Branded medication, also known as innovator drugs, are products that are newly discovered for a specific illness/condition. Once approved, the pharmaceutical manufacturing company behind it receives a “patent market exclusivity right” to prevent other companies from replicating the formula and selling it.
These patents are typically valid up to 20 years or more before they expire, during which time the company is able to produce and sell the drug under the agreed brand name. After the patent expires, it becomes legal for anyone in the pharmaceutical marketplace to mass produce the drug according to the approved formula, which would then be known as a generic medicine.
Generic drugs are not much different from the branded version; they are made of the same active ingredients (the chemical that produces the therapeutic effect), and involve the same strength, dosage form, and route of administration from the branded version.
To be approved, generic drug manufacturers are required to perform rigorous testing on their product to prove and assure the Drug Control Authority (DCA) that their medicines are bioequivalent – that is, works the same way – as the branded version.
The DCA in Malaysia imposes strict evaluation and assessment for all medication before it can be marketed to the public. Thus, a generic medicine that has successfully passed bioequivalent testing should have similar therapeutic effects as its innovator.
Common examples of brand-name and generic drugs can be seen today for conditions such as diabetes, hypercholesterolemia, and hypertension. For instance:
- Glucophage (branded), also known as Metformin (generic)
- Diamicron aka Gliclazide
- Lipitor aka Atorvastatin
- Novasc aka Amlodipine
- Concor aka Bisoprolol
- Panadol aka Uphamol
The most notable difference between branded and generic is the price, with generic meds potentially being up to 70% cheaper. While cheaper goods are often associated with poorer quality or weaker efficacy, this isn’t true in this case, thanks to the prior testing by manufacturers and approval required by the DCA.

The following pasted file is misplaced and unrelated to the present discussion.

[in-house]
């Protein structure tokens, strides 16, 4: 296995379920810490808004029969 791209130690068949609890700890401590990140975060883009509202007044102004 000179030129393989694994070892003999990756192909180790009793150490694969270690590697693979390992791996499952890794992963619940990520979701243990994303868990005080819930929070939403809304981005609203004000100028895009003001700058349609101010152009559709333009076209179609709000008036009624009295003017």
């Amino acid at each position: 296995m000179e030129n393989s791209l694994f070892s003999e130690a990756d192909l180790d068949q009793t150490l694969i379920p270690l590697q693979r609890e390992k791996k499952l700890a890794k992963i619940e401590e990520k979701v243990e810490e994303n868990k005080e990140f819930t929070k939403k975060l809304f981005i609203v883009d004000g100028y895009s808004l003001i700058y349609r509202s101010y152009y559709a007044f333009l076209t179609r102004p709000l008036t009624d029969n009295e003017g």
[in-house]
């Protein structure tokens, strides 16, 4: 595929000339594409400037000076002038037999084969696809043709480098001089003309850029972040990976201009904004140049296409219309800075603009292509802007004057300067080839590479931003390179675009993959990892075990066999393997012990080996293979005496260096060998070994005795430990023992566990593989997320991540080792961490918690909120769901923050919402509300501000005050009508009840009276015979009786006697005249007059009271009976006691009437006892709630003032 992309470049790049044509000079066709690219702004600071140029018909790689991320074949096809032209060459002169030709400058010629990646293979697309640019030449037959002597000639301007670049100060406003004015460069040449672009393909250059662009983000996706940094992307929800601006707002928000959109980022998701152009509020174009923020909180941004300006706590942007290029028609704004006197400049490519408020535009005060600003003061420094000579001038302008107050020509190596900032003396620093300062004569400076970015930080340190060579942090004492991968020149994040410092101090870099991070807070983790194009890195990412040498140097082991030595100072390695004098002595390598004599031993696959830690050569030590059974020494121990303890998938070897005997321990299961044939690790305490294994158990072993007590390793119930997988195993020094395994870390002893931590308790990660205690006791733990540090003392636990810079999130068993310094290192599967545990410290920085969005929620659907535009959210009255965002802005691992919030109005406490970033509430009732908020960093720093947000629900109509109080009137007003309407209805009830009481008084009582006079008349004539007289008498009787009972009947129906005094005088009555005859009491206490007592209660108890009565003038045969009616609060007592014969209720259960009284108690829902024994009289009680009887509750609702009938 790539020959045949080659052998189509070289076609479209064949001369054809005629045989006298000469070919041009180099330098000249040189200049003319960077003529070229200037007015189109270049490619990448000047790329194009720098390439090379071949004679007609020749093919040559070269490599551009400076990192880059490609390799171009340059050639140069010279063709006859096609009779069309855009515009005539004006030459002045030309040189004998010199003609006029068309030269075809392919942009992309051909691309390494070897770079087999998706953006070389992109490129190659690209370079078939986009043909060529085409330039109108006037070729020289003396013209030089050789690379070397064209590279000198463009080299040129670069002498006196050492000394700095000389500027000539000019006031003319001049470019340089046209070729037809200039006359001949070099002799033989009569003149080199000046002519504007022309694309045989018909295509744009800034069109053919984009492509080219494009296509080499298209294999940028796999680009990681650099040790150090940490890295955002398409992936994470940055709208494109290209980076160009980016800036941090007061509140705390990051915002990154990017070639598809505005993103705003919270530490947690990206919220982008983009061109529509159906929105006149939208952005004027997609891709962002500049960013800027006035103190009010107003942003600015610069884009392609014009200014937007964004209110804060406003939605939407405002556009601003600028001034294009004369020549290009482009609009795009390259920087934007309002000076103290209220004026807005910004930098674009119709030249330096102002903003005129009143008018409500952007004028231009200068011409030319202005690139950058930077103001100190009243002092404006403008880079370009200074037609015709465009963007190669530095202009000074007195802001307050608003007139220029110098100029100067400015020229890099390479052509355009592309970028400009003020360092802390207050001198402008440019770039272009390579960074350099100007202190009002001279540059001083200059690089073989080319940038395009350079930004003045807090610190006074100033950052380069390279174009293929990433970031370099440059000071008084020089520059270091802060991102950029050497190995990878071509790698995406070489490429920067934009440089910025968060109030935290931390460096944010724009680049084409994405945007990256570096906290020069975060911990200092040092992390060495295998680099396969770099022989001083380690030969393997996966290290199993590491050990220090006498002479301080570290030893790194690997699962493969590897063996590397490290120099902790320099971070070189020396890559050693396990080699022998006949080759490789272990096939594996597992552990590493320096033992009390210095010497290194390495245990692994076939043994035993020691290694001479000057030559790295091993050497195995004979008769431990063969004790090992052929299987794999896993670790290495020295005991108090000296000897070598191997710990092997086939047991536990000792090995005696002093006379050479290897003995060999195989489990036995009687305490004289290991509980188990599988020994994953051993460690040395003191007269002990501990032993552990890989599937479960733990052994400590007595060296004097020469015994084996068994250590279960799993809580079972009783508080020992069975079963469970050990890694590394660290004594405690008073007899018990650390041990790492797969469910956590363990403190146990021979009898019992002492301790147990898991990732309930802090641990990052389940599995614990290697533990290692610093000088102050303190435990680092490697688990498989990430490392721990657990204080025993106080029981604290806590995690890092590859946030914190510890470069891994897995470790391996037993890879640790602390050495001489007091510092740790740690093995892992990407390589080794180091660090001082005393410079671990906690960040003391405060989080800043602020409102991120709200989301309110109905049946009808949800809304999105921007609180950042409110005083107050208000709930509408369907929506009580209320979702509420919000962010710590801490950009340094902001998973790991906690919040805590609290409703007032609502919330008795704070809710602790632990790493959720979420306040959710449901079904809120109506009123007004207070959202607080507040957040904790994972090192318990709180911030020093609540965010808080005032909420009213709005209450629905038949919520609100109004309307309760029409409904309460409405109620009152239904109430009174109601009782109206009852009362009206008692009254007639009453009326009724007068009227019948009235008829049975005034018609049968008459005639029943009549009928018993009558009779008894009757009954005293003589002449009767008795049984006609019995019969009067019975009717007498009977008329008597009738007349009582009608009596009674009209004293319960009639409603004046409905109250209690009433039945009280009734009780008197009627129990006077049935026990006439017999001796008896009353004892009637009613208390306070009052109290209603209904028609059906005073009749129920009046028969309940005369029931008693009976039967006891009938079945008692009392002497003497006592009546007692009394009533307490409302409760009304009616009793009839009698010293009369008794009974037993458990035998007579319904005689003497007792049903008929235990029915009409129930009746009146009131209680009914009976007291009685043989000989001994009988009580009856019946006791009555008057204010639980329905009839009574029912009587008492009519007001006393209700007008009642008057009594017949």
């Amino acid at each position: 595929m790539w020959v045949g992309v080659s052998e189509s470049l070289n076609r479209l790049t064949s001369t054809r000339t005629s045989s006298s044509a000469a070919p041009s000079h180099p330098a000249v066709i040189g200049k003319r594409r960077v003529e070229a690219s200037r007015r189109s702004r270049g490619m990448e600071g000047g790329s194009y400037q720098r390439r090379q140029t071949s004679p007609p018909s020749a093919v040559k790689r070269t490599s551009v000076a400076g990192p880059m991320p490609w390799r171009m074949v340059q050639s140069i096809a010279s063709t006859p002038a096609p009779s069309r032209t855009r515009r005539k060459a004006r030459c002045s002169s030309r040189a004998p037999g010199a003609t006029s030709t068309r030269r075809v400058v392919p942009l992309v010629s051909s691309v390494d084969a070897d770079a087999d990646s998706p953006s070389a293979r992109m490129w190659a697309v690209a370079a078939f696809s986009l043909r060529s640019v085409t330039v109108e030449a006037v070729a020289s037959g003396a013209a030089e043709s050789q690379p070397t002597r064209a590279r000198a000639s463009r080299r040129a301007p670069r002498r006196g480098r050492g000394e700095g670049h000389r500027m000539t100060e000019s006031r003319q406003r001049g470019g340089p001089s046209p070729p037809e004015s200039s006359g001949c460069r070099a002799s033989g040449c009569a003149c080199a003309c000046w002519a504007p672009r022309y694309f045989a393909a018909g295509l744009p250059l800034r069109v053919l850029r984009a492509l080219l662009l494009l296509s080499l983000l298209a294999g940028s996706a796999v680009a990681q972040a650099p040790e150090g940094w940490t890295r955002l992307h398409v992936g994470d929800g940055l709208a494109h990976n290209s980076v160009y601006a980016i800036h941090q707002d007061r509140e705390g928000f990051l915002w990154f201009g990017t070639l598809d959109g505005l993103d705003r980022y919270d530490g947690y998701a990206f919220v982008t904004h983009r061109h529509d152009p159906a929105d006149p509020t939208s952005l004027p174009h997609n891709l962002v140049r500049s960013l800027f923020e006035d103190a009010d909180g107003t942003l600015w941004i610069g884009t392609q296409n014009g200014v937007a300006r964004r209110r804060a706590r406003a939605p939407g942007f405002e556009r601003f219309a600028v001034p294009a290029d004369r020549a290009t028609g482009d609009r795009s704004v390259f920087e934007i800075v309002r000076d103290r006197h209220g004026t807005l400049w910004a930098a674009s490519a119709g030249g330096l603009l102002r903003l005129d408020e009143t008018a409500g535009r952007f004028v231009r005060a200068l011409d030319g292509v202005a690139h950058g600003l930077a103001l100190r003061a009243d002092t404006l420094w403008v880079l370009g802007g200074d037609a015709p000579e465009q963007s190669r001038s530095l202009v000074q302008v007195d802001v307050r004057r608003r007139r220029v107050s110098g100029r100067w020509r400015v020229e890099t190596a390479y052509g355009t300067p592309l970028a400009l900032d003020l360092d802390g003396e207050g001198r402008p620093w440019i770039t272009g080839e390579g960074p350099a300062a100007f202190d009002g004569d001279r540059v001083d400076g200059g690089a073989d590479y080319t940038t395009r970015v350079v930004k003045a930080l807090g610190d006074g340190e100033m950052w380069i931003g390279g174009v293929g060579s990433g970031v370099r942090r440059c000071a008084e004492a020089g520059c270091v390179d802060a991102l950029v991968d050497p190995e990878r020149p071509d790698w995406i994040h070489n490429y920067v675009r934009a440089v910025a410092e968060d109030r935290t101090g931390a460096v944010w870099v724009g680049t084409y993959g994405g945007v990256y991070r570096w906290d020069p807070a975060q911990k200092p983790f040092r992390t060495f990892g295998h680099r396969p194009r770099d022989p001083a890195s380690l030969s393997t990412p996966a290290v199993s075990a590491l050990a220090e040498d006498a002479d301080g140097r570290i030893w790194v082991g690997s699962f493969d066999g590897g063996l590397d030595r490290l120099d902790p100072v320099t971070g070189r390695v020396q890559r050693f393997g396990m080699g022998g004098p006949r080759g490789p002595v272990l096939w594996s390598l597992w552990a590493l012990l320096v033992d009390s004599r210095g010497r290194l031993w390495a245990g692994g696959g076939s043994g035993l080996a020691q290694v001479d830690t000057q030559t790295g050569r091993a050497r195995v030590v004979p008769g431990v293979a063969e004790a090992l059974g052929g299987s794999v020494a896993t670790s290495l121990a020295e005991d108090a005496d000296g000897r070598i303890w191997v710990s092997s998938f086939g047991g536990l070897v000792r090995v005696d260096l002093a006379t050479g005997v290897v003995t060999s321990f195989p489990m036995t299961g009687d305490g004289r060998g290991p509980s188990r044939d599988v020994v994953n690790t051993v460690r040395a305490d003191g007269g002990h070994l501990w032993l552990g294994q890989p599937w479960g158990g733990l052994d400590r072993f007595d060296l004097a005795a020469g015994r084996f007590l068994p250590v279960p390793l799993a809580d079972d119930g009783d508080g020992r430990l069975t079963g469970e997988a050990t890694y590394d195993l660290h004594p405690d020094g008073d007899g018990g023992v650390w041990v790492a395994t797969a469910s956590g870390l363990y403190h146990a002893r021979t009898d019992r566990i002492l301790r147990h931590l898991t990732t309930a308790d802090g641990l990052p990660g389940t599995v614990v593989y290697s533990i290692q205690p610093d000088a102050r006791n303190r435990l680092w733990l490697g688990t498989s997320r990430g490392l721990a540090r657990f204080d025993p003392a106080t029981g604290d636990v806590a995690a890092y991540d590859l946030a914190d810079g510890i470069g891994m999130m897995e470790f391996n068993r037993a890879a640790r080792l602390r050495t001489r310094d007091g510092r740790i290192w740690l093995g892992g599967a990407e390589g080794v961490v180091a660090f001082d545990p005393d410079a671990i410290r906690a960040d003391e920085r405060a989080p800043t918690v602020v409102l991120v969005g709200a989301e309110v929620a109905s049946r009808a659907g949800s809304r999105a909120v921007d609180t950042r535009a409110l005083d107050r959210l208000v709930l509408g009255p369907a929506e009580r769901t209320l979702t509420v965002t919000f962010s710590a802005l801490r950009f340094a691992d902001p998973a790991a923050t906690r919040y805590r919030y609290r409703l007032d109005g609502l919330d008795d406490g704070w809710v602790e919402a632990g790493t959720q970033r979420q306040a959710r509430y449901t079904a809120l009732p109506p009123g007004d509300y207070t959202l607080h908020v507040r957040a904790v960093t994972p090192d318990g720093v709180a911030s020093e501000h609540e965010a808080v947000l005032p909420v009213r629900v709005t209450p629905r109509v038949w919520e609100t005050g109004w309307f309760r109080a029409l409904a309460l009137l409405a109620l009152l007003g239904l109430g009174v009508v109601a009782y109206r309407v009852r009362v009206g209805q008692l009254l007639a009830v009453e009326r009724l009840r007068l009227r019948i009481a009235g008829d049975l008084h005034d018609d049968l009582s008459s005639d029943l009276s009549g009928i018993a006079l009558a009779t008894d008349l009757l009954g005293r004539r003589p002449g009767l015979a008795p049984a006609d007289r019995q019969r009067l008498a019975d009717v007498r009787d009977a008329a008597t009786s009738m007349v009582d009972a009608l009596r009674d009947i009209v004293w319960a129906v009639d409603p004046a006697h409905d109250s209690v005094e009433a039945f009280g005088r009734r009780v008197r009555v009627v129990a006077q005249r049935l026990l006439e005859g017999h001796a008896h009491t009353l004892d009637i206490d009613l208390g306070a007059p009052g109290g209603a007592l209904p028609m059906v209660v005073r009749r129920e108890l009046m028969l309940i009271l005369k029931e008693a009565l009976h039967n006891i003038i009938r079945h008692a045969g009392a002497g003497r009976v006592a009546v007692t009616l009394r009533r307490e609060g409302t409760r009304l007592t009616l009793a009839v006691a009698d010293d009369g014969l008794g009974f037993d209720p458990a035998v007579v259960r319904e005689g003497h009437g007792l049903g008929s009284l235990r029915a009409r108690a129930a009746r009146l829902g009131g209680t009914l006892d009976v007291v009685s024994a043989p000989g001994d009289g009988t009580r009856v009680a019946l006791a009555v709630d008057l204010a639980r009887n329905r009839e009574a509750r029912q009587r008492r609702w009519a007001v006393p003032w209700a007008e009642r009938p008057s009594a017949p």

Generic drugs are essentially cheaper because they do not need to account for high research and development costs involving expensive and time-consuming clinical trials that innovator drug manufacturers are subjected to.
Besides, they are free from the large sum of funds on advertising and marketing, since the branded version would already have existed for over 20 years. Generic manufacturers also create competition in the marketplace as more companies will be interested in producing the drug, further reducing the price.
Generic drugs may differ in terms of shape or colour due to the different pharmaceutical inactive excipients, which refers to dyes, flavouring agents, binders and so on. These are added during the manufacturing process for stability, preservation and consistency purposes. The differences generally do not affect the drug’s therapeutic efficacy.
How do you know it’s the same drug?
All drug manufacturers are legally required to list the active and inactive ingredients on its label. The generic name usually describes the active ingredient of the drug, which is a way of allowing you to identify whether it’s the same as the branded version. For example, both Panadol and Uphamol will list the active ingredient as paracetamol.
When in doubt, it’s best to consult your doctor or pharmacist to avoid any medication error.
This article was written by DOC2US, a mobile application that allows you to talk to a doctor or any healthcare professionals via text chat at any time and from anywhere.